Another greyhound who stares down at Peake is Flying Coal City, winner of greyhound racing’s Triple Crown in 2010, as All-America team captain and winner of the Rural Rube (best sprinter) and Flashy Sir (best distance) awards. Peake used to urge people to “hop on the Coal Train.” He has an old Christmas card tacked up, one that features Flying Coal City in complete Noel motif. Peake catches himself before reliving too much history, likely because that Christmas card was sent to him in sunnier days by Malcolm McAllister, the banished kennel owner and the trainer of the champion greyhound.
Though he didn’t see it coming, the passing of Derby Lane seems all too familiar to Peake. Ways of life folding, disappearing, is an almost eerily recurring theme. He grew up in Charleroi, Penn., a small town on the Monongahela River, and after high school worked in the same steel mill as his father for 10 years — the only time you can tell he’s not from Florida is when he says “steel” and it comes out “still.”
“The steel industry got hit hard in the late ’70s and ’80s, especially the Mon Valley, and the mill where I worked … now it’s just a park,” Peake says. “The mill’s completely gone, like a whole ghost town, and 5,000 jobs just went.”
With prospects disappearing in Charleroi, Peake wound up in Florida and landed a security job at the jai alai fronton in Tampa. Even though he had no formal training, he was able to talk his way into an announcing job. A few years in, and with the jai alai operation in Tampa sinking as a business concern, Peake got a tip that Derby Lane was looking for someone to call races. “I knew a bit about the sport,” he says. “Back in Charleroi, we used to drive down to the greyhound track in Wheeling, [West Virginia]. I passed the audition. That was 24 years ago.”
He’ll see a 25th season but no more. He points to a black-and-white photo from the ’70s on the wall, a bunch of 10- and 11-year-old kids leaning over the rail at Derby Lane, yelling. “That’s the mutt race — a race for kids bringing in the family pet — and that’s my wife there in the middle,” Peake says. “She has worked here at the [parimutuel] window all her adult life. When they just ran a six-month meeting here, she’d go down and do stretches at the track in Sarasota or somewhere else. She’s going to be okay [with the closure] — they’re going to keep off-track betting here. But there’s only going to be photos and memories from a whole way of life here.”
Richard Winning’s mother was the granddaughter of T.L. Weaver, the founder of the track. Winning’s grandparents on his father’s side moved from Michigan to St. Petersburg to work for Weaver on the real estate side of his operations. Winning never intended to go into the family business, but 44 years ago he took a part-time job in Derby Lane’s personnel department and has worked here ever since, becoming the president of the racetrack in 2015. Four members of the Weaver family, past proprietors of Derby Lane, are in the Greyhound Hall of Fame, and presumably Winning might be so honoured at some future date. The window is closing to do so while the family business remains in business.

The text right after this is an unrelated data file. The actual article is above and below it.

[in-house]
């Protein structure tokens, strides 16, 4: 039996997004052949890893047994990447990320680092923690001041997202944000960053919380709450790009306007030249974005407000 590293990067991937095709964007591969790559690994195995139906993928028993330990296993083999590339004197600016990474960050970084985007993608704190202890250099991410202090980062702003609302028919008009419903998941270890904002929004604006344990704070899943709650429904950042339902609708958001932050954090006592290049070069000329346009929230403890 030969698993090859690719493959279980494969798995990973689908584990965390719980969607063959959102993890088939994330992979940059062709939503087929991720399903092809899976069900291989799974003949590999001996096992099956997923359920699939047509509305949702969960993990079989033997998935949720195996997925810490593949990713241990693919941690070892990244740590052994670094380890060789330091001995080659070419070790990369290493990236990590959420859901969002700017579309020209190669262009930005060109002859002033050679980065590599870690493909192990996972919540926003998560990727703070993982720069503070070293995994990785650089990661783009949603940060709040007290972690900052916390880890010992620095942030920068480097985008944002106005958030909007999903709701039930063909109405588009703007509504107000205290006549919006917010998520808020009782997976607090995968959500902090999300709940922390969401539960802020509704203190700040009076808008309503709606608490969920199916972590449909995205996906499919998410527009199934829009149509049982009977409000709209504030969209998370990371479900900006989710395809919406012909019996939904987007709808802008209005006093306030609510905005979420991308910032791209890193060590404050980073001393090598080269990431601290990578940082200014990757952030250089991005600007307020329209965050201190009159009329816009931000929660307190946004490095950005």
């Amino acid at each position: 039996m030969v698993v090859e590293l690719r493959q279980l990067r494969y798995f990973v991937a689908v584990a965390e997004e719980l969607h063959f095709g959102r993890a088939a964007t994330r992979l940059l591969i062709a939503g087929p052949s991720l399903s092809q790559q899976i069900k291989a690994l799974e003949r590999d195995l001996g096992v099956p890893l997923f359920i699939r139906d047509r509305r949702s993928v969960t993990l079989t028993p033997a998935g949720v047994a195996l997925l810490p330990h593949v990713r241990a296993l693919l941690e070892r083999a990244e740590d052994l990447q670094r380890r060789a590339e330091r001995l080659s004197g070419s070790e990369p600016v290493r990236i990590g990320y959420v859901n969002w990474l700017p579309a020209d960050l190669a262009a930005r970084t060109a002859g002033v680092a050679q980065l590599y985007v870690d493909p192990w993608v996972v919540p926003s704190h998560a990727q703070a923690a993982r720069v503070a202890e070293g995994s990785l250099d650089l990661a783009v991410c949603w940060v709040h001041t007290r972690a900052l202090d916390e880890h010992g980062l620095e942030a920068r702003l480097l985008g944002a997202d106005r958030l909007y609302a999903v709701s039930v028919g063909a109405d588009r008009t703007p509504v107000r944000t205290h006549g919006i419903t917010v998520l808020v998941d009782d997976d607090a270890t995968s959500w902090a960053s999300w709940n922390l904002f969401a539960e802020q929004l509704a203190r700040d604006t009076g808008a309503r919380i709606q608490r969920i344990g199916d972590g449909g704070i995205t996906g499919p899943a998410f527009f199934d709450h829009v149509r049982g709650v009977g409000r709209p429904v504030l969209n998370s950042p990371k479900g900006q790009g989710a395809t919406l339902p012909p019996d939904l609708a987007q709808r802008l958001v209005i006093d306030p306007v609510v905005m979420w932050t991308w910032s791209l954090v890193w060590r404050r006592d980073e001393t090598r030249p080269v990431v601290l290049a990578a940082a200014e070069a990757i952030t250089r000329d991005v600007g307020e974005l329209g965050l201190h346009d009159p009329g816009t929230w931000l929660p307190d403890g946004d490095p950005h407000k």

“It’s been a great run and it’s hugely disappointing for me to think that it will be dark here soon,” Winning says. “So many people, many of them good friends, will be out of jobs. The ones who want to stay in racing, they’re going to have to move away. But, really, it’s a disappearing way of life — maybe [the end] seemed inevitable sometimes, but I never thought I’d be around to see it or that it’d happen on my watch.”
Winning suggests that Derby Lane and particularly the racetrack’s past president Arthur Weaver Jr. were well out in front on the protection of greyhounds. It had long been greyhound racing’s darkest secret that many dogs that either didn’t show the speed for the track or had run their last races were shipped to labs for medical experimentation or put down, often inhumanely. Ron Walsek, a trainer at Derby Lane, founded Retired Greyhounds as Pets (REGAP) in the early ’80s and found homes for thousands of dogs. Weaver Jr. supported Walsek’s initiative and the dozens of non-profits that followed the trainer’s lead in the years since. Seemingly every community across the state has at least one chapter of Greyhound Pets of America. “We had support from [Greyhound Pets of America] and all the other adoption groups for ‘NO on Proposition 13,’” Winning says. “We’ve tried to work as closely as we can with those agencies. That didn’t get out there, though, and the voters didn’t know about that. We have always been committed to supporting the cause. If it had been talk about regulations and enforcement to protect the greyhounds, of course our door would have been open and we would have talked.”